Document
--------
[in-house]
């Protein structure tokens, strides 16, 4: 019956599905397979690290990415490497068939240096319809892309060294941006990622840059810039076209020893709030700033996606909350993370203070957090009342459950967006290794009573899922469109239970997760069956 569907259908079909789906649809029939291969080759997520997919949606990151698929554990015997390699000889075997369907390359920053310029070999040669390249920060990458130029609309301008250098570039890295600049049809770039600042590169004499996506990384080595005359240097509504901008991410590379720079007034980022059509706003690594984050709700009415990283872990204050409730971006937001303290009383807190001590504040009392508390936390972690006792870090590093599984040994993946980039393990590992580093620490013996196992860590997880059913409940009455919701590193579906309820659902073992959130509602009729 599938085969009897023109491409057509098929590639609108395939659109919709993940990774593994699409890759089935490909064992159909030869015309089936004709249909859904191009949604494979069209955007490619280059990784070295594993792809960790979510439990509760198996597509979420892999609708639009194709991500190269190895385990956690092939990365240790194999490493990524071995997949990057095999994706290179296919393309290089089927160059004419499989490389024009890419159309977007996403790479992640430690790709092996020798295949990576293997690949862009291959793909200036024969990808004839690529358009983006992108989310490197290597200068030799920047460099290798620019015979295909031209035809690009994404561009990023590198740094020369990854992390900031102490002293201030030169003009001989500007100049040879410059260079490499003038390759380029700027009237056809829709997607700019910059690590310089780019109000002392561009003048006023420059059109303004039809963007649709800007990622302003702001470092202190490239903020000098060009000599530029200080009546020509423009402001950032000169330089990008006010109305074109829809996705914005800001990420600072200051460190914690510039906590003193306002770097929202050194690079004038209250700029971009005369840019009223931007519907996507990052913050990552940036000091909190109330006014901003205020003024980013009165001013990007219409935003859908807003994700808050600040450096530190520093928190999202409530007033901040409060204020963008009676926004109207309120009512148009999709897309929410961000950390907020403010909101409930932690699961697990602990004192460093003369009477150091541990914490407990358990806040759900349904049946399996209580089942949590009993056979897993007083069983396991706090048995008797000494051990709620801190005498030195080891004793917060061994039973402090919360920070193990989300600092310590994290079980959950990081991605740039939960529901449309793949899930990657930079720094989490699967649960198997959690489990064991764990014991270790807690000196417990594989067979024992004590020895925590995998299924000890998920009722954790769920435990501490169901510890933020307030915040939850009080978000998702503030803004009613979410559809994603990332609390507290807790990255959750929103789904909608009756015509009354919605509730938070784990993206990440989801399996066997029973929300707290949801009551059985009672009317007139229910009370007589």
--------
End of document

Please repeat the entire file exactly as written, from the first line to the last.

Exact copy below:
[in-house]
């Protein structure tokens, strides 16, 4: 019956599905397979690290990415490497068939240096319809892309060294941006990622840059810039076209020893709030700033996606909350993370203070957090009342459950967006290794009573899922469109239970997760069956 569907259908079909789906649809029939291969080759997520997919949606990151698929554990015997390699000889075997369907390359920053310029070999040669390249920060990458130029609309301008250098570039890295600049049809770039600042590169004499996506990384080595005359240097509504901008991410590379720079007034980022059509706003690594984050709700009415990283872990204050409730971006937001303290009383807190001590504040009392508390936390972690006792870090590093599984040994993946980039393990590992580093620490013996196992860590997880059913409940009455919701590193579906309820659902073992959130509602009729 599938085969009897023109491409057509098929590639609108395939659109919709993940990774593994699409890759089935490909064992159909030869015309089936004709249909859904191009949604494979069209955007490619280059990784070295594993792809960790979510439990509760198996597509979420892999609708639009194709991500190269190895385990956690092939990365240790194999490493990524071995997949990057095999994706290179296919393309290089089927160059004419499989490389024009890419159309977007996403790479992640430690790709092996020798295949990576293997690949862009291959793909200036024969990808004839690529358009983006992108989310490197290597200068030799920047460099290798620019015979295909031209035809690009994404561009990023590198740094020369990854992390900031102490002293201030030169003009001989500007100049040879410059260079490499003038390759380029700027009237056809829709997607700019910059690590310089780019109000002392561009003048006023420059059109303004039809963007649709800007990622302003702001470092202190490239903020000098060009000599530029200080009546020509423009402001950032000169330089990008006010109305074109829809996705914005800001990420600072200051460190914690510039906590003193306002770097929202050194690079004038209250700029971009005369840019009223931007519907996507990052913050990552940036000091909190109330006014901003205020003024980013009165001013990007219409935003859908807003994700808050600040450096530190520093928190999202409530007033901040409060204020963008009676926004109207309120009512148009999709897309929410961000950390907020403010909101409930932690699961697990602990004192460093003369009477150091541990914490407990358990806040759900349904049946399996209580089942949590009993056979897993007083069983396991706090048995008797000494051990709620801190005498030195080891004793917060061994039973402090919360920070193990989300600092310590994290079980959950990081991605740039939960529901449309793949899930990657930079720094989490699967649960198997959690489990064991764990014991270790807690000196417990594989067979024992004590020895925590995998299924000890998920009722954790769920435990501490169901510890933020307030915040939850009080978000998702503030803004009613979410559809994603990332609390507290807790990255959750929103789904909608009756015509009354919605509730938070784990993206990440989801399996066997029973929300707290949801009551059985009672009317007139229910009370007589």